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1965 Chevrolet Corvette Convertible - Honorable Discharge

After 32 Years Of Stagnancy, This '65 Makes A Triumphant Return

Kevin Shaw Oct 1, 2005
Corp_0510_01_z 1965_chevrolet_corvette_convertible Front_right_view 2/1

Jere Pendergrass of Taylor, Michigan, is the original owner of this gorgeous '65 convertible. There's usually nothing better than hearing the story from the owner's mouth, so we'll let Jere tell us how it is.

"I admired the '63 Corvette when I was a young Infantry officer in the U.S. Army and planned to purchase one upon my discharge. I started shopping for a Corvette when I was discharged from service in July 1964. I waited until fall, and decided to buy a '65. As it turned out, GM employees went on strike in October and Corvettes weren't available until later that December. I finally purchased the car January 8, 1965, at Ray Ridge Chevrolet in Trenton, Michigan, where I kept the original bill of sale, original owner's manual with the Protect-O-Plate, original title, and original license plates.

"The Corvette was built on December 28, 1964, in St. Louis. I paid $4,630 for car, tax, and license 'out the door.' I was in a little over my head, since my first year's salary was only $5,200 and the cost of the car and insurance exceeded that. Using the Corvette as a daily driver, it survived the drive to work in all kinds of weather. While fiberglass will not rust, the salt on the streets did a lot of damage to the metal components.

"Because of slipping and sliding and getting stuck in the Michigan snow, I had snow tires put on the rear wheels. The tires made driving during winter a lot easier. While the car was being restored, the snow tires were a source of amusement and ridicule for my friends, visitors, and the owner and employees of Master Works, where the car was being restored. I'll admit-the snow tires did nothing for the sports car appearance of the Corvette, but they were practical. While driving to work in February 1971, I experienced brake failure at a stoplight and ran the Corvette into a utility pole to stop it rather than risk a more serious accident by running the light. One of the brake pads on the right front wheel had worked loose and fallen out, denying pressure to all four disc brakes. Because I was traveling slowly, the accident was not nearly as serious as it could have been.

"I was taken to the hospital, treated for a few bruises, and released. The front end of the car was caved in, which damaged the fiberglass, headlights, bumpers, radiator, and other parts. Luckily, the engine was not damaged and survived unscathed. I had the car towed to my father's garage where it sat until October 2003, more than 32 years. The Chevrolet dealership estimated the cost of repairs at $1,826.34, too expensive for me in those days. So I decided to buy a new car, a Chevrolet Caprice, and left the Corvette in my father's garage.

"Sometime in the summer of 1971, I sold the Corvette to a Detroit fireman for $400. His initial plan was to fix it up and sell it for a quick turnaround. Fortunately, he never came to pick up the car and never paid me. Over the years, I searched for someone to repair or restore the Corvette, as I was undecided whether to repair it and use it as a driver or have a body-off restoration done. Also, if I had the car restored, I was undecided whether to have it restored to showroom originality for judging or just have a good body-off restoration.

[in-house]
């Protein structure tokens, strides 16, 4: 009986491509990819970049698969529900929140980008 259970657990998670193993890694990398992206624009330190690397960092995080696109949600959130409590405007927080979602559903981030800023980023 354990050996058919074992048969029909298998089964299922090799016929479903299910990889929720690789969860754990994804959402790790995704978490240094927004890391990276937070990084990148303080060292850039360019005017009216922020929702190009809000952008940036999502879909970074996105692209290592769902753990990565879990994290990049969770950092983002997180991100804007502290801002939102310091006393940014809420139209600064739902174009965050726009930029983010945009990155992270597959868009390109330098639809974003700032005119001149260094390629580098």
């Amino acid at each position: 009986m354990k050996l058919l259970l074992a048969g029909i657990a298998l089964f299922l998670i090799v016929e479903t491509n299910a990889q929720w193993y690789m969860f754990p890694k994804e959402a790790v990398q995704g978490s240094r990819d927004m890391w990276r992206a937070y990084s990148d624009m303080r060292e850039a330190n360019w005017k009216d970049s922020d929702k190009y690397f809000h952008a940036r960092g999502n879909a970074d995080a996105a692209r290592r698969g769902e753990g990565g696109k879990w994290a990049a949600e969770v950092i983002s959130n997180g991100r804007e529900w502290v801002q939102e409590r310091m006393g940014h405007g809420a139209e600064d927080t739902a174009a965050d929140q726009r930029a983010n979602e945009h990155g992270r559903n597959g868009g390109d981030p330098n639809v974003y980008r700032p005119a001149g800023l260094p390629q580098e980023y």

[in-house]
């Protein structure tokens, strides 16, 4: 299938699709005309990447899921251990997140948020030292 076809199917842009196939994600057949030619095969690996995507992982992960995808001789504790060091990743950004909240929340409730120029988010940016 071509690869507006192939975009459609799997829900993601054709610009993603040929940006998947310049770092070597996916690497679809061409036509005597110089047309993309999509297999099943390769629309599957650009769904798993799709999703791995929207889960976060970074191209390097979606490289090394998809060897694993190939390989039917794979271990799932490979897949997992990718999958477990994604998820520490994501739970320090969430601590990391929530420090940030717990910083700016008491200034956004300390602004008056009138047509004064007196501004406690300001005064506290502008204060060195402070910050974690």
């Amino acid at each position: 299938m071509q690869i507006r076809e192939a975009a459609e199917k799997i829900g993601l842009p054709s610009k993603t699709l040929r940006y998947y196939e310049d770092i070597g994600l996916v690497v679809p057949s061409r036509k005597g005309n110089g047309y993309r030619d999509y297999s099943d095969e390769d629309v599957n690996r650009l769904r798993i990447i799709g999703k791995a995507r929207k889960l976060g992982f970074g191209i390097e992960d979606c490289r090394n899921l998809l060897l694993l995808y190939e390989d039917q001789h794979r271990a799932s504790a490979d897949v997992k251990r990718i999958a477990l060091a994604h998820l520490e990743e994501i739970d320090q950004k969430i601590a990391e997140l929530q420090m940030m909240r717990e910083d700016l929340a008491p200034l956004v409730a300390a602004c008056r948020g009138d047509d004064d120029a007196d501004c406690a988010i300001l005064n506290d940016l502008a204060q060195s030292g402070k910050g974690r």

"I finally decided to go for the total restoration and have it judged for Bloomington Gold and Top Flight Certification. If I had purchased a used mid-year Corvette, I would not have restored it to that extent. But because the Corvette was my first car and a one-owner, I decided to go the restoration-for-judging route. I wanted the car to appear as it did when I purchased it. I spent many summers at Corvette events such as Bloomington Gold, NCRS conventions, and Corvettes at Carlisle searching for original parts to replace those that were not original or had been damaged. In order to restore the car to NCRS classifications, I had to purchase a carburetor, a starter, both horns, a voltage regulator, bumpers, a cigarette lighter, and a battery tray, just to mention a few parts.

"Restoration began in October 2003 by Master Works, a Corvette restoration business owned by Werner Meier in Madison Heights, Michigan. Werner sent a truck to pick up the car and all the parts. The process took just over eight months. Almost every week I drove to Master Works to see the progress, make decisions, take pictures, and help with the restoration when I could. The body was taken off the car and every part was disassembled. Each part was repaired, restored, or replaced with original parts before reassembly.

"One important decision I had to make was which kind of paint to apply. The car was originally painted with acrylic lacquer, which is difficult to apply, and it cracks, peels, and fades. It's hard to find and is harmful to the environment. I chose to paint the car with the longer-lasting and easier to maintain basecoat/clearcoat paint. I lost a few points during the judging, as I expected I would. But I had to balance originality with practicality. So, while the color is original, the type of paint is not. The restoration was finished in June 2004 just in time for NCRS and Bloomington Gold judging. I received the Top Flight Award at the Michigan Chapter of NCRS Convention in West Bloomfield on June 12, 2004, the Bloomington Gold Award at St. Charles, Illinois, on June 25, 2004, and the Top Flight Award at the NCRS National Convention in Windsor, Ontario on July 29, 2004. Now that the Corvette is restored, I intend to drive it in the summer months for enjoyment and drive it to Corvette shows."

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